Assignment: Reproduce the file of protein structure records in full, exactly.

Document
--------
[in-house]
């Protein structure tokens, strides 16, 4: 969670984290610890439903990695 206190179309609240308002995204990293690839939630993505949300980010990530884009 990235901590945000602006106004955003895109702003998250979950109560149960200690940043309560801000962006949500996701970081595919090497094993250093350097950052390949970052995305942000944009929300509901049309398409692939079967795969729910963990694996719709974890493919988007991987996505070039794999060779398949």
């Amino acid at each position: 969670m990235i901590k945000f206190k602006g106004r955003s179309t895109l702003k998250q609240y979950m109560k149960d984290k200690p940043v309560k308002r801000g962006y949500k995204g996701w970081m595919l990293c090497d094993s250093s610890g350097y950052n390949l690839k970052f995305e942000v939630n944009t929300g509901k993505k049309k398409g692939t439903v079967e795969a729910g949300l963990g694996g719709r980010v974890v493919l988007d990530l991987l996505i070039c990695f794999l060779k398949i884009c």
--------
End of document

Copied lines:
[in-house]
């Protein structure tokens, strides 16, 4: 969670984290610890439903990695 206190179309609240308002995204990293690839939630993505949300980010990530884009 990235901590945000602006106004955003895109702003998250979950109560149960200690940043309560801000962006949500996701970081595919090497094993250093350097950052390949970052995305942000944009929300509901049309398409692939079967795969729910963990694996719709974890493919988007991987996505070039794999060779398949």
């Amino acid at each position: 969670m990235i901590k945000f206190k602006g106004r955003s179309t895109l702003k998250q609240y979950m109560k149960d984290k200690p940043v309560k308002r801000g962006y949500k995204g996701w970081m595919l990293c090497d094993s250093s610890g350097y950052n390949l690839k970052f995305e942000v939630n944009t929300g509901k993505k049309k398409g692939t439903v079967e795969a729910g949300l963990g694996g719709r980010v974890v493919l988007d990530l991987l996505i070039c990695f794999l060779k398949i884009c």